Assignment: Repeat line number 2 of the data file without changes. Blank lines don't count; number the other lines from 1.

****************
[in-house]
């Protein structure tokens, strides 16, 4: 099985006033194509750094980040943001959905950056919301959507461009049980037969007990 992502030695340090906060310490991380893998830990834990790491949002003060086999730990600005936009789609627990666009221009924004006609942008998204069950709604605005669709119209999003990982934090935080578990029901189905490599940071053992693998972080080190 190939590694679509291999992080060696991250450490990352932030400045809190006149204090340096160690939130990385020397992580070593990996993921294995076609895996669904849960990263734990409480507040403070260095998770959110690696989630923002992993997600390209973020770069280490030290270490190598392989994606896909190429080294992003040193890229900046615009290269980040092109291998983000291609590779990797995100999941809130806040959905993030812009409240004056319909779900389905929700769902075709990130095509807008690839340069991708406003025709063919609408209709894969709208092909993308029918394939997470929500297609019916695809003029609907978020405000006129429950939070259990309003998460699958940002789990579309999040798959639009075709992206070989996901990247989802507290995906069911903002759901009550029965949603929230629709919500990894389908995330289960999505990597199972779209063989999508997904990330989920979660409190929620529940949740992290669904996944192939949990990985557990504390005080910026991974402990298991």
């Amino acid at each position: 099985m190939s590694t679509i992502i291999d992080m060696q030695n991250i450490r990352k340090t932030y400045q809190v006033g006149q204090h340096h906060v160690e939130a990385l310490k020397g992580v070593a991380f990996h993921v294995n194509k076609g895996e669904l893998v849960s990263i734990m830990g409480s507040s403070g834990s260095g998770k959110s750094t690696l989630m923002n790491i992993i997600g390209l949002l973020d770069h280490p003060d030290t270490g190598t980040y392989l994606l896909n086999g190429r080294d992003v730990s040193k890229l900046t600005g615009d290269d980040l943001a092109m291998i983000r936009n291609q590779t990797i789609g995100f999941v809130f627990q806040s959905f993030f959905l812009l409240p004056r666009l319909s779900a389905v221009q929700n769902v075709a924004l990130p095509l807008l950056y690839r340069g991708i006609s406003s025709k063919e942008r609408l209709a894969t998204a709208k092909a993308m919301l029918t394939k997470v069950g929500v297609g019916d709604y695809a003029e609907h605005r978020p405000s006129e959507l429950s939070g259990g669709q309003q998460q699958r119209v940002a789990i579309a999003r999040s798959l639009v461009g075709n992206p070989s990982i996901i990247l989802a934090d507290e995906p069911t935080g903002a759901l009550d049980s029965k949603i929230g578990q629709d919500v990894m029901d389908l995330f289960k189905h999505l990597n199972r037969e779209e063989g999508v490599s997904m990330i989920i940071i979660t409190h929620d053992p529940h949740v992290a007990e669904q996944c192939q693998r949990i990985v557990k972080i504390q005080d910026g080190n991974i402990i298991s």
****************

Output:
């Protein structure tokens, strides 16, 4: 099985006033194509750094980040943001959905950056919301959507461009049980037969007990 992502030695340090906060310490991380893998830990834990790491949002003060086999730990600005936009789609627990666009221009924004006609942008998204069950709604605005669709119209999003990982934090935080578990029901189905490599940071053992693998972080080190 190939590694679509291999992080060696991250450490990352932030400045809190006149204090340096160690939130990385020397992580070593990996993921294995076609895996669904849960990263734990409480507040403070260095998770959110690696989630923002992993997600390209973020770069280490030290270490190598392989994606896909190429080294992003040193890229900046615009290269980040092109291998983000291609590779990797995100999941809130806040959905993030812009409240004056319909779900389905929700769902075709990130095509807008690839340069991708406003025709063919609408209709894969709208092909993308029918394939997470929500297609019916695809003029609907978020405000006129429950939070259990309003998460699958940002789990579309999040798959639009075709992206070989996901990247989802507290995906069911903002759901009550029965949603929230629709919500990894389908995330289960999505990597199972779209063989999508997904990330989920979660409190929620529940949740992290669904996944192939949990990985557990504390005080910026991974402990298991």